How students will be graded:

      The posters and visuals students create to represent the persuasive text they have read will be graded by the use of a rubric. Students will be given the rubric beforehand. Their understanding of the skill of recognizing persuasion will be apparent in their visual representations of the persuasive text. I believe this is a good way to assess the students’ understanding of the concept and hope that this is just as effective of a measurement as a simple multiple choice or paper test.

Terms to Clarify:

  • Persuasion – to influence a point of view by means of argument or reasoning
  • Persuasive text – any writing in which an author is expressing facts or opinions to try to convince the reader
  • Supporting evidence – facts, details, statistics or examples that help to form judgments
  • Author’s position – a standpoint or attitude that the author holds towards an idea
  • Main Idea – the central topic of a piece of writing
  • Fact – something that is true
  • Opinion – a personal belief

Materials Used:

  • Projector – connection to my laptop in order to project commercials from you tube onto the pull down screen; also needed for power point.
  • Laptop – needed to show students the commercials as well as power point
  • Commercials –
     http://www.youtube.com/watch?v=-IZ9CL4phPk
  • Essays – a class set of persuasive essays (There is No Such Thing as Too Much BBQ) are needed, found here:
    http://www.npr.org/templates/story/story.php?storyId=4827993. This will be edited for content and shortened for understanding.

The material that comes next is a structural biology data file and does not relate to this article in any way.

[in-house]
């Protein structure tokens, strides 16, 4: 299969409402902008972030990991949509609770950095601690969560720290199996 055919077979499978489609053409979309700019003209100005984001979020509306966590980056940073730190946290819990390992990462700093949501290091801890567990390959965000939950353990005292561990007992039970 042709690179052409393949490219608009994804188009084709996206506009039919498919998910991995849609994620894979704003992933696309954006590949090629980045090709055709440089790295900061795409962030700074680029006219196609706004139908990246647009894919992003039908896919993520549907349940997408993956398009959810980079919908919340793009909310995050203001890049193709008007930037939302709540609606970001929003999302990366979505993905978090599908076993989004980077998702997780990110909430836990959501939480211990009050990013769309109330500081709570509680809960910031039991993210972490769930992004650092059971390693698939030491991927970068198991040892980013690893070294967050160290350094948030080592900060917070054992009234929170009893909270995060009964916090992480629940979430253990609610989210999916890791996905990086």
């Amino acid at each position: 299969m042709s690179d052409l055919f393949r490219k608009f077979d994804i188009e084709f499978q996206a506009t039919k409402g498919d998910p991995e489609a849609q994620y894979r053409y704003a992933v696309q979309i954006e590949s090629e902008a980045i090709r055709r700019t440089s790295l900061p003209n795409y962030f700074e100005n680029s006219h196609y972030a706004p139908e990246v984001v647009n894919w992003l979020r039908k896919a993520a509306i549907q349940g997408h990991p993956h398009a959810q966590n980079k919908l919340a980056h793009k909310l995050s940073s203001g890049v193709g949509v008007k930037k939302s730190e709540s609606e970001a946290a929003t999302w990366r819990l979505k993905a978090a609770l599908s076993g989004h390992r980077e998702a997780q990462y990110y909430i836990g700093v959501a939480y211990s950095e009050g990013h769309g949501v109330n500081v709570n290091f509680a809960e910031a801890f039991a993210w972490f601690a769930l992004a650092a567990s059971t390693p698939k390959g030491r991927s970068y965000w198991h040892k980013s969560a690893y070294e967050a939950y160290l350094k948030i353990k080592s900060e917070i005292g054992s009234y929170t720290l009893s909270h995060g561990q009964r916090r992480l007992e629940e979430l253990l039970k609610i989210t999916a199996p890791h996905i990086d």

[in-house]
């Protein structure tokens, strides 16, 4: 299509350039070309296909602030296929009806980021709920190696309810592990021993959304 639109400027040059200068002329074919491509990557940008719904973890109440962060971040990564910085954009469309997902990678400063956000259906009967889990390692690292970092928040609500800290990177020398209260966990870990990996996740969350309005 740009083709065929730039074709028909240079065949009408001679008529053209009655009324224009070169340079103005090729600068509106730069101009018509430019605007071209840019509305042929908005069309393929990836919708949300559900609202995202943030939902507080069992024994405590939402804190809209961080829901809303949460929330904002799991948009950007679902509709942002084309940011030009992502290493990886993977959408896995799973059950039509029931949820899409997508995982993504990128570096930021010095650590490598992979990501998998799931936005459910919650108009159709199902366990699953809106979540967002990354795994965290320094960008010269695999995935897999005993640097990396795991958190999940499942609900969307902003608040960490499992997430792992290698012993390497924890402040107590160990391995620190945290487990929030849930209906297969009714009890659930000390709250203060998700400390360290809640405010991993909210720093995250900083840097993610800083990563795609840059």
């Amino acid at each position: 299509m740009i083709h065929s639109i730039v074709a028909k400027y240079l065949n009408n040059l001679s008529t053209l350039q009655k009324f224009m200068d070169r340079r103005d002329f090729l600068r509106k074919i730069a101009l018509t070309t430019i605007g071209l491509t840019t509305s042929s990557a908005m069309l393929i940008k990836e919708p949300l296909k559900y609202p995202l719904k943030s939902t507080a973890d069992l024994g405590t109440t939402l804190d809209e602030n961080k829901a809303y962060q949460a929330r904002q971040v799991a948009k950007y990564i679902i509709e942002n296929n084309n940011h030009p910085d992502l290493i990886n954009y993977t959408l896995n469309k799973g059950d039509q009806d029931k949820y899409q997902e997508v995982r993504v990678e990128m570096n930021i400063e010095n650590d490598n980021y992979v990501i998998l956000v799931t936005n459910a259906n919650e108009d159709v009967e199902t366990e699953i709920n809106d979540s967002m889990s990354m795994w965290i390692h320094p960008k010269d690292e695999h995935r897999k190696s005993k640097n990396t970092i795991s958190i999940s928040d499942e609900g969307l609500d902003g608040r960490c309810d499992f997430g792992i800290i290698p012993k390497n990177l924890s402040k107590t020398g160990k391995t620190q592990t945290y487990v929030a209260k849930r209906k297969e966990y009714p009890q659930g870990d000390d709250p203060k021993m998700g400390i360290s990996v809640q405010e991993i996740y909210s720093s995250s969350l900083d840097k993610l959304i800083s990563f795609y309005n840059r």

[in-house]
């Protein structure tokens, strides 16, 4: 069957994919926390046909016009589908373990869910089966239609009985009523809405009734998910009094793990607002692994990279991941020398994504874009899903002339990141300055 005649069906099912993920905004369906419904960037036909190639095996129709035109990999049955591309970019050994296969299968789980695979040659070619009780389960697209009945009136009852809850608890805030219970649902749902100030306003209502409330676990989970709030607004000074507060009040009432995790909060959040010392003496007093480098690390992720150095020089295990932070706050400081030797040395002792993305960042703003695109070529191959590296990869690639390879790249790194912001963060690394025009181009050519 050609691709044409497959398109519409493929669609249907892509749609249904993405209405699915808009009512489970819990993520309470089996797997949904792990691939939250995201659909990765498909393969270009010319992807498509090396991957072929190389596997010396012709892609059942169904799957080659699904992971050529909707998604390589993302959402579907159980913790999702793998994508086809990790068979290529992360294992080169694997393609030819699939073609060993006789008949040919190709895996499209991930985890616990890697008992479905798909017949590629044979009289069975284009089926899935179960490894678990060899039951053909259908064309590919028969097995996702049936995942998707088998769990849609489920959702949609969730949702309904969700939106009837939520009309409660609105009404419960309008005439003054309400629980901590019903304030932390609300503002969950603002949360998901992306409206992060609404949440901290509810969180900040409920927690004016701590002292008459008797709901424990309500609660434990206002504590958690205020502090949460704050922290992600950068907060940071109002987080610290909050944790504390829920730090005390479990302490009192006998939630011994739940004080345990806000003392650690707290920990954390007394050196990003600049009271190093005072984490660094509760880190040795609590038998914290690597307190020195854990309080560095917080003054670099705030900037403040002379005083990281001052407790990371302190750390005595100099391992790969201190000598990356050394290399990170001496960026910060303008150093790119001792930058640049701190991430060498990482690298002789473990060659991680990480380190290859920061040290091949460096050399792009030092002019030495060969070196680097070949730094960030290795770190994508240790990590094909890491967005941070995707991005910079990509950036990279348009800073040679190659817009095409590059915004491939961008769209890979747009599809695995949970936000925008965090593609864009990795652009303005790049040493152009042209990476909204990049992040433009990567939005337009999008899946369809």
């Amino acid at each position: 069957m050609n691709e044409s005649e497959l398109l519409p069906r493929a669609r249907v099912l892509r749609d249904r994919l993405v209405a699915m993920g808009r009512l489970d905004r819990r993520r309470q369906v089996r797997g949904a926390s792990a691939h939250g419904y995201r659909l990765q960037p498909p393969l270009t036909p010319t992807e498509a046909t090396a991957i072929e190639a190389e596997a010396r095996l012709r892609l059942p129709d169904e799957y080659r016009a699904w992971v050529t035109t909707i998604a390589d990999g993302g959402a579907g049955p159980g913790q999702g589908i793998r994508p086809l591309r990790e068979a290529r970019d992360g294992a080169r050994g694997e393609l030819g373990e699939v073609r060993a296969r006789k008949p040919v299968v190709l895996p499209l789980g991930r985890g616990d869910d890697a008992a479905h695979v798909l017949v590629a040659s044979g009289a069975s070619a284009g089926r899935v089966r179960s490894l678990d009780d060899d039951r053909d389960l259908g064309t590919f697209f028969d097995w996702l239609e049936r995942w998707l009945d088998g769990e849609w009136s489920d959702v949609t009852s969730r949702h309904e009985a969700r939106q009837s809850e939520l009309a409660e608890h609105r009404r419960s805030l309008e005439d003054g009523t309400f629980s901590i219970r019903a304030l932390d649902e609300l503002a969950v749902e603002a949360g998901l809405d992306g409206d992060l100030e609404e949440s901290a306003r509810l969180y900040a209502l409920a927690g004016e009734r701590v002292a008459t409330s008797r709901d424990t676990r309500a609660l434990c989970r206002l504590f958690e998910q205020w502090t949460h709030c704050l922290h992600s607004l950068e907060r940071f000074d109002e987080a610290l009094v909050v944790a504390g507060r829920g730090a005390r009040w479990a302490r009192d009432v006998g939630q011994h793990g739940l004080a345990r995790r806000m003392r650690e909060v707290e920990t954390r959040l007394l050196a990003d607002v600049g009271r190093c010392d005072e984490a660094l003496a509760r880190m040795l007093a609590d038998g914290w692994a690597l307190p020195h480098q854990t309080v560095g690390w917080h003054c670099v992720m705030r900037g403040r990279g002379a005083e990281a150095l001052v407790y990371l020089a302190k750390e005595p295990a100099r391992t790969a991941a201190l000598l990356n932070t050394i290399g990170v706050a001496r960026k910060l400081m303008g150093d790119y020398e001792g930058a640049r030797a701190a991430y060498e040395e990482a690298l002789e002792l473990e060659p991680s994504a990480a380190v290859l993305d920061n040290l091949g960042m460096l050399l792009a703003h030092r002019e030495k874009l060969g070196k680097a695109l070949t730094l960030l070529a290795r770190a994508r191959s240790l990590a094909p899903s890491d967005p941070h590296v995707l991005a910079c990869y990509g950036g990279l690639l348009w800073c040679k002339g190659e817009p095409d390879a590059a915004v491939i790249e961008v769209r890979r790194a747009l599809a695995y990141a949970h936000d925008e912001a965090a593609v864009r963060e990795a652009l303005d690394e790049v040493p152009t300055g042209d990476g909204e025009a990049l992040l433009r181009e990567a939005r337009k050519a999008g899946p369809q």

• Worksheets – a class set of worksheets that correspond to the group activity
  • Graphic Organizers – class set needed for students to take notes on during the lecture.
  • PowerPoint – power point presentation on the terms to clarify

Teaching Procedures:

  • Anticipatory Set:

    Time: 15-20 minutes

    • The word PERSUASION, the student friendly objective “I WILL IDENTIFY AN AUTHOR’S PERSUASIVE POSITION” and the lesson agenda will be written on the board.
    • Lesson agenda:
      • Commercials.
      • What is Persuasion?
      • BBQ Essay.
      • Group Essay Dissection.
      • Poster Parade.
    • To begin the lesson, the students will be shown two different commercials. One commercial will advertise Cheerios; the other will advertise a new gaming system. The students will then be asked what they think the commercial is trying to tell the audience. How is the commercial getting the audience’s attention? What kinds of things are shown that make the viewer want to buy their product? Should a person always believe what a commercial is saying? Why?